Alan Gross pleads for personal Obama intervention

Supporters of Alan Gross, seen on poster at left, hold an event to mark his fourth year in prison in Cuba, 3 December 2013 Gross' supporters rallied outside the White House on Tuesday

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A US man imprisoned in Cuba has asked President Barack Obama to intervene personally to help win his release.

On the fourth anniversary of his arrest, Alan Gross, 64, wrote to Mr Obama to say he feared the US government had "abandoned" him.

Gross was setting up internet access for Cuba's small Jewish community on behalf of a US government aid agency. He was sentenced to 15 years in prison.

The White House has publicly called for Gross' unconditional release.

On Tuesday, White House press secretary Jay Carney told reporters he was unsure whether Mr Obama had read Gross' letter but said the US president had "personally engaged foreign leaders and other international figures to use their influence with Cuba to promote Mr Gross's release".

His detention has been a sticking point in otherwise thawing relations between the two countries, which broke off diplomatic relations in 1961 after Cuba aligned with the Soviet Union.

Gross was working for a firm under contract with the US Agency for International Development (USAID) at the time of his arrest.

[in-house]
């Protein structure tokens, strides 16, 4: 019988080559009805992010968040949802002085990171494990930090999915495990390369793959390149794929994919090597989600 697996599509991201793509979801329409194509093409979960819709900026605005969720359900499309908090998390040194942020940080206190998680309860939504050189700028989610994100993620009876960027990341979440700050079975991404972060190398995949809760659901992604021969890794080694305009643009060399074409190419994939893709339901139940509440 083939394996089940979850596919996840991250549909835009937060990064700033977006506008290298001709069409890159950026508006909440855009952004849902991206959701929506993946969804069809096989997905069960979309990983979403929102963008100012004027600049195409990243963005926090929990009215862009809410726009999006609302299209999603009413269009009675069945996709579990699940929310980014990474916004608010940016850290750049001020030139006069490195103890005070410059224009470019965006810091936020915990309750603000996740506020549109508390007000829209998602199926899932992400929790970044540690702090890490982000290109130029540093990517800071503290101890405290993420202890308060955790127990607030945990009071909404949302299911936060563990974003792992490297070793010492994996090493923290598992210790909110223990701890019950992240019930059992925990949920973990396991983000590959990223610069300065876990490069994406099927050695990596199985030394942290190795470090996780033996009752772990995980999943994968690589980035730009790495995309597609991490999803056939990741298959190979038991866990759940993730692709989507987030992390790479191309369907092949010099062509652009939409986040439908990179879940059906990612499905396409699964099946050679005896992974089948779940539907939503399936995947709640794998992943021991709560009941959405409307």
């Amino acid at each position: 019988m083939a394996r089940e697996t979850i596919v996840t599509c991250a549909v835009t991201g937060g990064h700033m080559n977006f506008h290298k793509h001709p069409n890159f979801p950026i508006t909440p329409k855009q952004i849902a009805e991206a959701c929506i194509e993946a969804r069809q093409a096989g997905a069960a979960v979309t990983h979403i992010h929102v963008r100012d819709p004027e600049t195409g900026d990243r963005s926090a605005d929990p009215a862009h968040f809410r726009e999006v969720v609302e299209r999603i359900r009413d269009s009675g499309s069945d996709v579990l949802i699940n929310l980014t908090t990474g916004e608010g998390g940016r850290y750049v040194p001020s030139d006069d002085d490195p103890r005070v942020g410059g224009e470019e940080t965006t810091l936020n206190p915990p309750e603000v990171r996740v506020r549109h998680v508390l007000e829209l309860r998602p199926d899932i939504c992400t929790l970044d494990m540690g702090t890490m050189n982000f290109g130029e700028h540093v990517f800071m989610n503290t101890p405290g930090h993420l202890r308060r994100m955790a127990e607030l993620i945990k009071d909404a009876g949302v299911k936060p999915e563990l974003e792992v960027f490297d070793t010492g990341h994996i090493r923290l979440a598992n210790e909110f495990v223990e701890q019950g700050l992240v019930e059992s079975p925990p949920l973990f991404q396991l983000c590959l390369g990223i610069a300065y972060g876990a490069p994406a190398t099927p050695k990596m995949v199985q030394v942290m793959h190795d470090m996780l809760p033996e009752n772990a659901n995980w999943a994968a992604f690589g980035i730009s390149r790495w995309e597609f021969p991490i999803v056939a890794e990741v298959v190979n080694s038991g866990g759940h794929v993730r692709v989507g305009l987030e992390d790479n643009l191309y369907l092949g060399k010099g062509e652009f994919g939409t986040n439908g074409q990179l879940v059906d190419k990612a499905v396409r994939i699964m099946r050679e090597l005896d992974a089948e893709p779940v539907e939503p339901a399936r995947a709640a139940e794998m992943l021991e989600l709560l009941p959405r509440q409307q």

Cuba's government considers the development agency's work a way for the US to undermine the island nation's communist government.

Alan Gross at Finlay military hospital in Havana, Cuba 27 November 2012 Alan Gross said he had been "powerless" to help his family

In his letter to Mr Obama, released on a website maintained by his family, he wrote he has "lost almost everything" over the past four years and that his family has "suffered tremendously".

"It is clear to me, Mr President, that only with your personal involvement can my release be secured," he wrote.

Gross said he is kept in a tiny cell with two other men for 23 hours a day and he sleeps little between untreated arthritis and lights that are never turned off.

"With the exception of a few phone calls and visits, I am completely isolated from the outside world," Gross wrote. He said he had asked his adult daughters to not visit him.

"With the utmost respect, Mr President, I fear that my government - the very government I was serving when I began this nightmare - has abandoned me. Officials in your administration have expressed sympathy and called for my unconditional release, and I very much appreciate that. But it has not brought me home."

Gross has previously sued the firm he was working for, Development Alternatives Inc, and the US government for "failing to take adequate measures" to train and protect him during his travels to Cuba.

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